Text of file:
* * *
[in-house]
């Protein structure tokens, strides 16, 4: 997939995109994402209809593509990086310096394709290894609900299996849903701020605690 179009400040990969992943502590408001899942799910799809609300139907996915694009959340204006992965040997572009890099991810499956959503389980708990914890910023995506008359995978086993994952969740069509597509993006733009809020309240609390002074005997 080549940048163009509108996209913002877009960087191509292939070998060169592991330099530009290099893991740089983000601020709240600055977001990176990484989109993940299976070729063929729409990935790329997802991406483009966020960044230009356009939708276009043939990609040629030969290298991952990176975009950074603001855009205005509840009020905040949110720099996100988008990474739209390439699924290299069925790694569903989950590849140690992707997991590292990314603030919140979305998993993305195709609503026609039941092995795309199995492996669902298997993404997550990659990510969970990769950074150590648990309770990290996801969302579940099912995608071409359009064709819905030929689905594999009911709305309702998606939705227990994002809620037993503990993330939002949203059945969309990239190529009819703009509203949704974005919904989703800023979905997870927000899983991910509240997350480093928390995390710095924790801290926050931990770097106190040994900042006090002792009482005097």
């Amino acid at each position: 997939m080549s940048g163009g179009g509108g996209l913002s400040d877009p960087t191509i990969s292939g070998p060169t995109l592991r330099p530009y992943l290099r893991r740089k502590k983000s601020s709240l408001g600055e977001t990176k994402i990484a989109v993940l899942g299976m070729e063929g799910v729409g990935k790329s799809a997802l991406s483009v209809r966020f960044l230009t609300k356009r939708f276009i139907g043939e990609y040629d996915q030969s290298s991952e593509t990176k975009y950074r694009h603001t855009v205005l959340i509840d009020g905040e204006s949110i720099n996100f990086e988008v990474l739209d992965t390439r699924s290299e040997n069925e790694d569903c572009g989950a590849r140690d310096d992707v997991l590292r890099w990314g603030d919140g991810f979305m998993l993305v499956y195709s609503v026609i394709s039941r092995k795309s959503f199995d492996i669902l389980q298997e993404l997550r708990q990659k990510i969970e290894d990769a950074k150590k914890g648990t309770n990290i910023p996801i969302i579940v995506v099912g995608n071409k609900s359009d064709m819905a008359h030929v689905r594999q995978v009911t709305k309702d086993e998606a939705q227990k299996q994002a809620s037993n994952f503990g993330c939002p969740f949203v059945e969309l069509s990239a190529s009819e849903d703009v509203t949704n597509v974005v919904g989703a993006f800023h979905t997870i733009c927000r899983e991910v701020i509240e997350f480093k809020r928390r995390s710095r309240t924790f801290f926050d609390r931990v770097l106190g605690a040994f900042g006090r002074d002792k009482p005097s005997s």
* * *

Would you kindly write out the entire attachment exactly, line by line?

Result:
[in-house]
């Protein structure tokens, strides 16, 4: 997939995109994402209809593509990086310096394709290894609900299996849903701020605690 179009400040990969992943502590408001899942799910799809609300139907996915694009959340204006992965040997572009890099991810499956959503389980708990914890910023995506008359995978086993994952969740069509597509993006733009809020309240609390002074005997 080549940048163009509108996209913002877009960087191509292939070998060169592991330099530009290099893991740089983000601020709240600055977001990176990484989109993940299976070729063929729409990935790329997802991406483009966020960044230009356009939708276009043939990609040629030969290298991952990176975009950074603001855009205005509840009020905040949110720099996100988008990474739209390439699924290299069925790694569903989950590849140690992707997991590292990314603030919140979305998993993305195709609503026609039941092995795309199995492996669902298997993404997550990659990510969970990769950074150590648990309770990290996801969302579940099912995608071409359009064709819905030929689905594999009911709305309702998606939705227990994002809620037993503990993330939002949203059945969309990239190529009819703009509203949704974005919904989703800023979905997870927000899983991910509240997350480093928390995390710095924790801290926050931990770097106190040994900042006090002792009482005097």
């Amino acid at each position: 997939m080549s940048g163009g179009g509108g996209l913002s400040d877009p960087t191509i990969s292939g070998p060169t995109l592991r330099p530009y992943l290099r893991r740089k502590k983000s601020s709240l408001g600055e977001t990176k994402i990484a989109v993940l899942g299976m070729e063929g799910v729409g990935k790329s799809a997802l991406s483009v209809r966020f960044l230009t609300k356009r939708f276009i139907g043939e990609y040629d996915q030969s290298s991952e593509t990176k975009y950074r694009h603001t855009v205005l959340i509840d009020g905040e204006s949110i720099n996100f990086e988008v990474l739209d992965t390439r699924s290299e040997n069925e790694d569903c572009g989950a590849r140690d310096d992707v997991l590292r890099w990314g603030d919140g991810f979305m998993l993305v499956y195709s609503v026609i394709s039941r092995k795309s959503f199995d492996i669902l389980q298997e993404l997550r708990q990659k990510i969970e290894d990769a950074k150590k914890g648990t309770n990290i910023p996801i969302i579940v995506v099912g995608n071409k609900s359009d064709m819905a008359h030929v689905r594999q995978v009911t709305k309702d086993e998606a939705q227990k299996q994002a809620s037993n994952f503990g993330c939002p969740f949203v059945e969309l069509s990239a190529s009819e849903d703009v509203t949704n597509v974005v919904g989703a993006f800023h979905t997870i733009c927000r899983e991910v701020i509240e997350f480093k809020r928390r995390s710095r309240t924790f801290f926050d609390r931990v770097l106190g605690a040994f900042g006090r002074d002792k009482p005097s005997s």